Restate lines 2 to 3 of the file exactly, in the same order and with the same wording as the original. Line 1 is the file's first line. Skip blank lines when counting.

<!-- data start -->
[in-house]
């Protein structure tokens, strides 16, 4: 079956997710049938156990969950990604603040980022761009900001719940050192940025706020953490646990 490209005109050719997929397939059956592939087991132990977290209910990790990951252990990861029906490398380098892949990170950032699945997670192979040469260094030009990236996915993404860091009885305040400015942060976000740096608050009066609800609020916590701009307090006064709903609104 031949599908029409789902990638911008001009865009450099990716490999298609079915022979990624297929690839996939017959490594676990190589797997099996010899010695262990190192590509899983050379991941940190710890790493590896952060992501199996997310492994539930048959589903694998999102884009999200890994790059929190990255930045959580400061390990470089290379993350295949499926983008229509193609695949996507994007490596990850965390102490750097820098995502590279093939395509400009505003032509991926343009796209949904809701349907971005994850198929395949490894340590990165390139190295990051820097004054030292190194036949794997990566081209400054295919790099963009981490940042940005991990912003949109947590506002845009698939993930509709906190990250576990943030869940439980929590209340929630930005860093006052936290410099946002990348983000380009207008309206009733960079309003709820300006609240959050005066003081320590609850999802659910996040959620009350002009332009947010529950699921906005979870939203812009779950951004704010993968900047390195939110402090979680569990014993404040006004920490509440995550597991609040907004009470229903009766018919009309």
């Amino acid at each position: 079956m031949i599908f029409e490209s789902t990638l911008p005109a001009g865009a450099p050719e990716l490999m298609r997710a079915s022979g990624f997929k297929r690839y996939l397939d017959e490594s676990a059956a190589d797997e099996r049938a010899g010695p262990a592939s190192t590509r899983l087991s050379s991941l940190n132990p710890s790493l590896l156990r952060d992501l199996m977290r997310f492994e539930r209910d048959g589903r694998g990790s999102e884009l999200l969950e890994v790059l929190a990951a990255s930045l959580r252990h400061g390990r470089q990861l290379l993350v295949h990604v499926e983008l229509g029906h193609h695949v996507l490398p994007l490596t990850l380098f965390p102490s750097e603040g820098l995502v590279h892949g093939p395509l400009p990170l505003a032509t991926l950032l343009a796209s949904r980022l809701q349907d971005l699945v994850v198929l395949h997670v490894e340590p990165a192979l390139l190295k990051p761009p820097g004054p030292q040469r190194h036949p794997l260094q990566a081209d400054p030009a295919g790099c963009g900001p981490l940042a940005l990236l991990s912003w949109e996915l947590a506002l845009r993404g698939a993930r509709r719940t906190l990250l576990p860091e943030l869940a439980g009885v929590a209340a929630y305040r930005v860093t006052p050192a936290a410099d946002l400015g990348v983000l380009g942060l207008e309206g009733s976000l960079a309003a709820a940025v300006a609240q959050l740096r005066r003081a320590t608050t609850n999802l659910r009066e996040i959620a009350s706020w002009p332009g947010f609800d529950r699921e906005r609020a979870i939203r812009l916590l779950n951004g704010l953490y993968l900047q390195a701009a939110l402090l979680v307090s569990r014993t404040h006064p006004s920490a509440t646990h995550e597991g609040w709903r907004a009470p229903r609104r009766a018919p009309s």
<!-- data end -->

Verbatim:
């Protein structure tokens, strides 16, 4: 079956997710049938156990969950990604603040980022761009900001719940050192940025706020953490646990 490209005109050719997929397939059956592939087991132990977290209910990790990951252990990861029906490398380098892949990170950032699945997670192979040469260094030009990236996915993404860091009885305040400015942060976000740096608050009066609800609020916590701009307090006064709903609104 031949599908029409789902990638911008001009865009450099990716490999298609079915022979990624297929690839996939017959490594676990190589797997099996010899010695262990190192590509899983050379991941940190710890790493590896952060992501199996997310492994539930048959589903694998999102884009999200890994790059929190990255930045959580400061390990470089290379993350295949499926983008229509193609695949996507994007490596990850965390102490750097820098995502590279093939395509400009505003032509991926343009796209949904809701349907971005994850198929395949490894340590990165390139190295990051820097004054030292190194036949794997990566081209400054295919790099963009981490940042940005991990912003949109947590506002845009698939993930509709906190990250576990943030869940439980929590209340929630930005860093006052936290410099946002990348983000380009207008309206009733960079309003709820300006609240959050005066003081320590609850999802659910996040959620009350002009332009947010529950699921906005979870939203812009779950951004704010993968900047390195939110402090979680569990014993404040006004920490509440995550597991609040907004009470229903009766018919009309």
């Amino acid at each position: 079956m031949i599908f029409e490209s789902t990638l911008p005109a001009g865009a450099p050719e990716l490999m298609r997710a079915s022979g990624f997929k297929r690839y996939l397939d017959e490594s676990a059956a190589d797997e099996r049938a010899g010695p262990a592939s190192t590509r899983l087991s050379s991941l940190n132990p710890s790493l590896l156990r952060d992501l199996m977290r997310f492994e539930r209910d048959g589903r694998g990790s999102e884009l999200l969950e890994v790059l929190a990951a990255s930045l959580r252990h400061g390990r470089q990861l290379l993350v295949h990604v499926e983008l229509g029906h193609h695949v996507l490398p994007l490596t990850l380098f965390p102490s750097e603040g820098l995502v590279h892949g093939p395509l400009p990170l505003a032509t991926l950032l343009a796209s949904r980022l809701q349907d971005l699945v994850v198929l395949h997670v490894e340590p990165a192979l390139l190295k990051p761009p820097g004054p030292q040469r190194h036949p794997l260094q990566a081209d400054p030009a295919g790099c963009g900001p981490l940042a940005l990236l991990s912003w949109e996915l947590a506002l845009r993404g698939a993930r509709r719940t906190l990250l576990p860091e943030l869940a439980g009885v929590a209340a929630y305040r930005v860093t006052p050192a936290a410099d946002l400015g990348v983000l380009g942060l207008e309206g009733s976000l960079a309003a709820a940025v300006a609240q959050l740096r005066r003081a320590t608050t609850n999802l659910r009066e996040i959620a009350s706020w002009p332009g947010f609800d529950r699921e906005r609020a979870i939203r812009l916590l779950n951004g704010l953490y993968l900047q390195a701009a939110l402090l979680v307090s569990r014993t404040h006064p006004s920490a509440t646990h995550e597991g609040w709903r907004a009470p229903r609104r009766a018919p009309s």